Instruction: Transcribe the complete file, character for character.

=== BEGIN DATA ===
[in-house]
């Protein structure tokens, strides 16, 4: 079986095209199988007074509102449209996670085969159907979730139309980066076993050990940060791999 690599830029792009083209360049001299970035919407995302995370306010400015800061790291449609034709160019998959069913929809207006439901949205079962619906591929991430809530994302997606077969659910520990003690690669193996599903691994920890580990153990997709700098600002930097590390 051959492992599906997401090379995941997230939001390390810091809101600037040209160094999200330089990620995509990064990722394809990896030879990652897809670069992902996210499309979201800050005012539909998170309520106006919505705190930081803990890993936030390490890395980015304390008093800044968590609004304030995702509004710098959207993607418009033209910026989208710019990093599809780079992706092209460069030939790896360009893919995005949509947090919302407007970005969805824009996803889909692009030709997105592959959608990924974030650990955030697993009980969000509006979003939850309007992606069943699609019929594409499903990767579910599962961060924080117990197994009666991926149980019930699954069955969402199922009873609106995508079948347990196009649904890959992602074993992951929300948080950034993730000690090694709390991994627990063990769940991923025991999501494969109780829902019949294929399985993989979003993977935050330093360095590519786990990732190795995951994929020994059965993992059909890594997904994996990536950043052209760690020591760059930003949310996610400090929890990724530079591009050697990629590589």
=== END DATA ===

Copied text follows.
[in-house]
């Protein structure tokens, strides 16, 4: 079986095209199988007074509102449209996670085969159907979730139309980066076993050990940060791999 690599830029792009083209360049001299970035919407995302995370306010400015800061790291449609034709160019998959069913929809207006439901949205079962619906591929991430809530994302997606077969659910520990003690690669193996599903691994920890580990153990997709700098600002930097590390 051959492992599906997401090379995941997230939001390390810091809101600037040209160094999200330089990620995509990064990722394809990896030879990652897809670069992902996210499309979201800050005012539909998170309520106006919505705190930081803990890993936030390490890395980015304390008093800044968590609004304030995702509004710098959207993607418009033209910026989208710019990093599809780079992706092209460069030939790896360009893919995005949509947090919302407007970005969805824009996803889909692009030709997105592959959608990924974030650990955030697993009980969000509006979003939850309007992606069943699609019929594409499903990767579910599962961060924080117990197994009666991926149980019930699954069955969402199922009873609106995508079948347990196009649904890959992602074993992951929300948080950034993730000690090694709390991994627990063990769940991923025991999501494969109780829902019949294929399985993989979003993977935050330093360095590519786990990732190795995951994929020994059965993992059909890594997904994996990536950043052209760690020591760059930003949310996610400090929890990724530079591009050697990629590589």